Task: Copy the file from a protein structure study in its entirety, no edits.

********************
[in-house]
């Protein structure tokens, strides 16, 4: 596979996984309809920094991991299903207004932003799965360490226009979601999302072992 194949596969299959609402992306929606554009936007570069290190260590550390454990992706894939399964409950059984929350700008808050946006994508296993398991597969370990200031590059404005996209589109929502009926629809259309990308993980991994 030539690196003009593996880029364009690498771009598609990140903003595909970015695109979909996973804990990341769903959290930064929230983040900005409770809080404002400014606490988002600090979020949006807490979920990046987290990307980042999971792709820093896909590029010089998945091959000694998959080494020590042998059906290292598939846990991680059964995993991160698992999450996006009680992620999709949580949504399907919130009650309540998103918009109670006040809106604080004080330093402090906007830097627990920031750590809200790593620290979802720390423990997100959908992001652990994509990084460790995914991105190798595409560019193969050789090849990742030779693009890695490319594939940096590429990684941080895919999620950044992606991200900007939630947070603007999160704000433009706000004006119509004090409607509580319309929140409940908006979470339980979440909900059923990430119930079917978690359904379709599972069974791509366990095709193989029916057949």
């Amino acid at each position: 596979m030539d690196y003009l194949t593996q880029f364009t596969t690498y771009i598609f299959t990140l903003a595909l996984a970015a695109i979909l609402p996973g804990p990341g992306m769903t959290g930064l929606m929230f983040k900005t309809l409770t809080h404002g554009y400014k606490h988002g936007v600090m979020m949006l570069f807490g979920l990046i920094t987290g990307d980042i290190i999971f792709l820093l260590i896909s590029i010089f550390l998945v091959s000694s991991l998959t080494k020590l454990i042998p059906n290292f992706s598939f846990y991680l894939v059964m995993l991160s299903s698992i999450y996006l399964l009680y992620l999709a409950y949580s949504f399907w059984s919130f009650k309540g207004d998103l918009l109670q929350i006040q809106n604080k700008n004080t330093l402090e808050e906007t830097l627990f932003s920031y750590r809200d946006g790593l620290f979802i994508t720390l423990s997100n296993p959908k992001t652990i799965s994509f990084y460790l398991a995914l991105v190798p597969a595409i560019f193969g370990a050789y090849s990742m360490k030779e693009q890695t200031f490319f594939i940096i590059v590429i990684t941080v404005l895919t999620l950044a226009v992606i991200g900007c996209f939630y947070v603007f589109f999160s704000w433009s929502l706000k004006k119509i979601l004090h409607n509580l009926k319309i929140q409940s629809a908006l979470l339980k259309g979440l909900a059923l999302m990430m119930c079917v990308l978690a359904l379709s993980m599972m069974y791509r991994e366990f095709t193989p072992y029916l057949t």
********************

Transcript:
[in-house]
């Protein structure tokens, strides 16, 4: 596979996984309809920094991991299903207004932003799965360490226009979601999302072992 194949596969299959609402992306929606554009936007570069290190260590550390454990992706894939399964409950059984929350700008808050946006994508296993398991597969370990200031590059404005996209589109929502009926629809259309990308993980991994 030539690196003009593996880029364009690498771009598609990140903003595909970015695109979909996973804990990341769903959290930064929230983040900005409770809080404002400014606490988002600090979020949006807490979920990046987290990307980042999971792709820093896909590029010089998945091959000694998959080494020590042998059906290292598939846990991680059964995993991160698992999450996006009680992620999709949580949504399907919130009650309540998103918009109670006040809106604080004080330093402090906007830097627990920031750590809200790593620290979802720390423990997100959908992001652990994509990084460790995914991105190798595409560019193969050789090849990742030779693009890695490319594939940096590429990684941080895919999620950044992606991200900007939630947070603007999160704000433009706000004006119509004090409607509580319309929140409940908006979470339980979440909900059923990430119930079917978690359904379709599972069974791509366990095709193989029916057949």
């Amino acid at each position: 596979m030539d690196y003009l194949t593996q880029f364009t596969t690498y771009i598609f299959t990140l903003a595909l996984a970015a695109i979909l609402p996973g804990p990341g992306m769903t959290g930064l929606m929230f983040k900005t309809l409770t809080h404002g554009y400014k606490h988002g936007v600090m979020m949006l570069f807490g979920l990046i920094t987290g990307d980042i290190i999971f792709l820093l260590i896909s590029i010089f550390l998945v091959s000694s991991l998959t080494k020590l454990i042998p059906n290292f992706s598939f846990y991680l894939v059964m995993l991160s299903s698992i999450y996006l399964l009680y992620l999709a409950y949580s949504f399907w059984s919130f009650k309540g207004d998103l918009l109670q929350i006040q809106n604080k700008n004080t330093l402090e808050e906007t830097l627990f932003s920031y750590r809200d946006g790593l620290f979802i994508t720390l423990s997100n296993p959908k992001t652990i799965s994509f990084y460790l398991a995914l991105v190798p597969a595409i560019f193969g370990a050789y090849s990742m360490k030779e693009q890695t200031f490319f594939i940096i590059v590429i990684t941080v404005l895919t999620l950044a226009v992606i991200g900007c996209f939630y947070v603007f589109f999160s704000w433009s929502l706000k004006k119509i979601l004090h409607n509580l009926k319309i929140q409940s629809a908006l979470l339980k259309g979440l909900a059923l999302m990430m119930c079917v990308l978690a359904l379709s993980m599972m069974y791509r991994e366990f095709t193989p072992y029916l057949t």